One thing that will make this process less disruptive to food-lovers like us is that Spring is upon us and Summer is coming, and about now Farmer’s Markets are springing up all over the city and in the ‘burbs! Wooden stalls lined with fresh and gorgeous produce, bulging in bright ripeness! The choices we have are exquisitely exhaustive! So, one thing I can predict for the coming months is this: I’ll be carrying my basket to farmers markets, visiting with the growers, photographing fresh-from-the-farm fruits and vegetables and bringing a few choice picks home. Once a week I’ll share my trips with you. We’ll explore old favorites, never-liked and never-tried’s. Most of what will result will be simple, beautiful,  and delicious. And since life around our house will be turned on its head for the next little while, it seemed only fitting to name this weekly feature something like

Wegetable Vednesdays!

and so I have.

(but don’t be surprised to see a few vruits too)

It will be a veritable celebration of things with stems & seeds & roots!

Why not begin with a couple old standby’s and treat them freshly? It doesn’t get more basic than peas and carrots, right?

Well, it could…

~ ~ ~

R a i n b o w    c a r r o t ,  p e a   &   p e a   s h o o t   s a l a d

(about 6 servings)

1½ pounds rainbow carrots (various lengths makes it even prettier)

4 ounces pea shoots (see NOTE)

2 cups sugar snap peas

1 cup snow peas (optional)

¼ cup Meyer lemon juice

1/3 cup extra-virgin olive oil

1 large clove garlic, minced

½ teaspoon kosher salt

¼ teaspoon freshly ground pepper

1 cup crumbled sheep or goat milk feta cheese

¾ cup mint leaves, cut into slivers

For protein, add either

3 cups cooked chicken, shredded

2 cups grilled or poached firm fish, in pieces

1 cup cooked & shelled edamame (fresh soy beans)

NOTE on pea shoots – One market I go to stocks them regularly. You may find them at Farmers Markets or Asian markets too. 

~ ~ ~

 Scrub the carrots gently in order to retain most of their bright outer color. With a mandolin or vegetable peeler, cut thin lengthwise ribbons to make about 4 cups. Discard ends or any tough cores. (What worked best for me was to lay the carrot on the cutting board, holding the thin end of the carrot in one hand and with the other, using a vegetable peeler and a bit more pressure than normal, peel from the small end to the large. I discarded both the first and last strip of each carrot since that was mostly peel.) 

Put dark and light carrot ribbons in separate bowls of ice water and soak about 15 minutes to crisp them up. Drain in a colander and roll in kitchen towels. (or line a salad spinner with towel and spin.) 

Go through the pea shoots, discarding thick or tough stems and tearing sprigs into 4- or 5-inch pieces.

Pull the strings from the straight sides of snap peas (& snow peas if using) and then thinly slice lengthwise.

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rhubarb apple tart & tulips on the table

we all bring something to the table. what are our gifts? what of ourselves do we decide to grow and then share? what love language do we speak? do we learn to speak another’s? how well do we listen?

my husband learned years ago that i love flowers. in the beginning he would order elaborate flower arrangements (full to overflowing) and have them delivered to the door. then, somewhere along the line, he learned i like simple, and all of one thing. and now, he brings me bundles wrapped in paper, wound with string, carried in his own man arms. and sometimes, after days away, blooms are there, welcoming me home again.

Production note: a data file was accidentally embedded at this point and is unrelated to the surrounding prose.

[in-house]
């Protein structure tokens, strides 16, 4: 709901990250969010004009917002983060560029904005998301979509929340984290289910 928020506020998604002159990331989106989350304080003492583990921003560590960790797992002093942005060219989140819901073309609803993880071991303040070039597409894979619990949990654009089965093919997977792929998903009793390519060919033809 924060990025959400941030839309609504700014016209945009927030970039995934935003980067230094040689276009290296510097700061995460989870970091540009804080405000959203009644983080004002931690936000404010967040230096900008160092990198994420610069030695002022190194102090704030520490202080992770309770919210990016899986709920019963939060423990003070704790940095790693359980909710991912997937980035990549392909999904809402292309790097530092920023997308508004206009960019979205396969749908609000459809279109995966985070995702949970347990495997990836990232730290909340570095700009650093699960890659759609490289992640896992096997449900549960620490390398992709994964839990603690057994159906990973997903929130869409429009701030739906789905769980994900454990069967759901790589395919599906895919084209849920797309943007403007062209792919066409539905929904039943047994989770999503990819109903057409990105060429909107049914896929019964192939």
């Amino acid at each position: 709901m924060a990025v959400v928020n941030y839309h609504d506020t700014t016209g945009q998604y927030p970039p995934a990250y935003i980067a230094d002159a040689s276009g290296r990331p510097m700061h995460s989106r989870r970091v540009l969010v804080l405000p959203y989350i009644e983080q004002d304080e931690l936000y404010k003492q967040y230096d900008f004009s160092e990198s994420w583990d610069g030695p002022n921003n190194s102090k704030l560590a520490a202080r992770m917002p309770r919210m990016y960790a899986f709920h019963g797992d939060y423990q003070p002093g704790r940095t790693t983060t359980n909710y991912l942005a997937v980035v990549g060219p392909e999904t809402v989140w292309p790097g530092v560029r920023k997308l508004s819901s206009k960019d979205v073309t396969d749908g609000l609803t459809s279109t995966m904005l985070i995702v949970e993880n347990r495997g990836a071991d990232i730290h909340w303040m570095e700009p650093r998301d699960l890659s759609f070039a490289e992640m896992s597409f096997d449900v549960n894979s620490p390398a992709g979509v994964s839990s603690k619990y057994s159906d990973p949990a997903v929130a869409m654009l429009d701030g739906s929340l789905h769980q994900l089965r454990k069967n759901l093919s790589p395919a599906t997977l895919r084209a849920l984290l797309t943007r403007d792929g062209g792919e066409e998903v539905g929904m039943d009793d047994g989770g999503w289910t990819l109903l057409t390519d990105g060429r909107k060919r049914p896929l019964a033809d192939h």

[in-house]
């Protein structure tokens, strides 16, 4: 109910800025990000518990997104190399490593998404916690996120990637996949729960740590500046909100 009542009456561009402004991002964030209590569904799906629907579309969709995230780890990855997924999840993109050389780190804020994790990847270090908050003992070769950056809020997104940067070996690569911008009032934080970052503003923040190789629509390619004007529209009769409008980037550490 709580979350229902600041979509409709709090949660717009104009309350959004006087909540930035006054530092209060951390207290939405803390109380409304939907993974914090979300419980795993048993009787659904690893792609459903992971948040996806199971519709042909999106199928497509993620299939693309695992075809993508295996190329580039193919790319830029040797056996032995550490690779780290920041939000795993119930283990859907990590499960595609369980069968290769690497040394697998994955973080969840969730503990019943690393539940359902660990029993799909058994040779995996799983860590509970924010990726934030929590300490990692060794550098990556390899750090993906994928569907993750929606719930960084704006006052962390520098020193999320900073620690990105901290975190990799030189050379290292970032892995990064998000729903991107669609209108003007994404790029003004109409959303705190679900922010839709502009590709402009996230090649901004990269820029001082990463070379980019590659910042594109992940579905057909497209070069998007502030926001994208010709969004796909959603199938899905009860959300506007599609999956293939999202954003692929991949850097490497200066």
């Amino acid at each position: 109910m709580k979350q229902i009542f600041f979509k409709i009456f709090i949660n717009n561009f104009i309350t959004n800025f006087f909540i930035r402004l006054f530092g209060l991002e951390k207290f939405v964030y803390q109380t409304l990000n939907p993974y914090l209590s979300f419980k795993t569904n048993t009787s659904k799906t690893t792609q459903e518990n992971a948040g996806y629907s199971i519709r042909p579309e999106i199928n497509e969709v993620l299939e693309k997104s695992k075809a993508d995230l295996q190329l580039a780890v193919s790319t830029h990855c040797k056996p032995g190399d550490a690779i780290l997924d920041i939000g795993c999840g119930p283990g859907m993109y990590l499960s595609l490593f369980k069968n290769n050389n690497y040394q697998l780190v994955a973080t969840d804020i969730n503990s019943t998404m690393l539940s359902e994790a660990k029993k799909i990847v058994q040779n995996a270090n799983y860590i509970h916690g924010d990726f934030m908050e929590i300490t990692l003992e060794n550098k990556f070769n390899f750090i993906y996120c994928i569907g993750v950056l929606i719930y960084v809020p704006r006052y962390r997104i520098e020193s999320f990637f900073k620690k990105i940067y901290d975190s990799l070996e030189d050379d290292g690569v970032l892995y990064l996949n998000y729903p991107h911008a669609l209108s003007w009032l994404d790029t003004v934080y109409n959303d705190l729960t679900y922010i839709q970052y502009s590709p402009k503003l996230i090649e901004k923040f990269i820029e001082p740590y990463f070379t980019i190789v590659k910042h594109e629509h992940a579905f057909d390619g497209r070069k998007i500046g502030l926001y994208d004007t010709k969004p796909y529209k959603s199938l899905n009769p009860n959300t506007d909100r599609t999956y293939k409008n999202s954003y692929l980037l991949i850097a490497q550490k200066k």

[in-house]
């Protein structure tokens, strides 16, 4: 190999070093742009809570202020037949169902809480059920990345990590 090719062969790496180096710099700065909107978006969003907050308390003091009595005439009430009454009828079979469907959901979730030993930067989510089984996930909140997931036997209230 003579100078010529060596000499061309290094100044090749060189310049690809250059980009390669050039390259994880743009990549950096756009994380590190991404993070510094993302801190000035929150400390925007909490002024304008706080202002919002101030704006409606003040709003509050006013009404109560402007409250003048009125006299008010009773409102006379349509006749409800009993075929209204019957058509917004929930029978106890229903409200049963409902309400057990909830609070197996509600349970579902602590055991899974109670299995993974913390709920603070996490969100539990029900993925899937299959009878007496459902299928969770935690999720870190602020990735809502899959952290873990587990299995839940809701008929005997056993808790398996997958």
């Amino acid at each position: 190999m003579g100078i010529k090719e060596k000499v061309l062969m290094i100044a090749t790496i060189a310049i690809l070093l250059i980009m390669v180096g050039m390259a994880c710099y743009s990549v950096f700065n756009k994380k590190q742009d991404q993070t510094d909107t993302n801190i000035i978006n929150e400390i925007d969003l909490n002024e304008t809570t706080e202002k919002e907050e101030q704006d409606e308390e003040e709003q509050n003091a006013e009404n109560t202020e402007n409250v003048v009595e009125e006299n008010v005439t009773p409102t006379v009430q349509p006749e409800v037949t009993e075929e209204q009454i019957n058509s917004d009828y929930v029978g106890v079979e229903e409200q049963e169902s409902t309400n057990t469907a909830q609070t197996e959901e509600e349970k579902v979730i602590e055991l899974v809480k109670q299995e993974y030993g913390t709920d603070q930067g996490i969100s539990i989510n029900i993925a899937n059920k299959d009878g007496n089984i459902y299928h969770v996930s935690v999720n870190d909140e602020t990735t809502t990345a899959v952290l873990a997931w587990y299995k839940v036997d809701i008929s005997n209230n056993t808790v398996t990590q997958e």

if you’ve been with me awhile, you’ve heard of my fear of pie. (more truly, it was fear of a colossal-y failed crust.) i’ve done truly brave things in my life (i’ll even cop to a “reckless” act or two) but pie crust? why and how this fear (irrational to begin with) grew to be such a beast, you might guess. but for years i steered clear of the rolling pin. then, only fairly recently, i decided to stand toe to toe with that tiger, stare unflinching into his golden eyes.

that tiger walks beside me now, purring like a kitten. and finally (and this is reason enough to take on a tiger) i can make my love his apple pie.

Apple Rhubarb Tart

I’ve shared my recipe for a tart shell in an earlier post. (see French Lemon Tart if you want to be tempted!) I’ll include the crust recipe here too, at the end of the post. I’d like to be humble about this, but after years of being humble, to finally be proud seems like something worthy of sharing. So here’s the un-softened, un-humble truth. This crust is   a.w.e.s.o.m.e.

A word about the filling: I grew up eating and loving rhubarb. To me, it’s a thing of spring. So as a base for this pie is a thick rhubarb “compote” of sorts – the liquid cooked out of it and nothing but the essence of the fruit remaining, lightly sweetened, imbued with the scented seeds from a vanilla pod and touched with a hint of cardamon. Apples, rolled in melted butter and brown sugar twirl across the top. Serve as is, warm from the oven, with or without ice-cream or crème fraîche. Or serve it chilled. It’s not too sweet for brunch or tea.

the Fillings

the rhubarb

  • 1 pound rhubarb stalks
  • 2/3 cup dark brown sugar or muscavado
  • 1/3 vanilla bean
  • 1/8 teaspoon ground cardamom

the apple

  • 2 apples – Granny Smith or Pink Lady are good (or any other apple that will hold its shape while cooking)
  • 2 Tablespoons butter
  • 2 Tablespoons dark brown sugar or muscavado

Wash the rhubarb stalks. Split in half lengthwise, then cut into pieces about 1/2-inch or smaller. Put in a medium-size heavy pot. Split the piece of vanilla bean in half lengthwise and scrape out the seeds, adding both the pod and seeds to the pot. Drop in the brown sugar and cardamom.

Place the lid on the pot and cook over low heat for 15 minutes or until saucy. (No water in this compote – the low heat will encourage the rhubarb to release its own moisture.)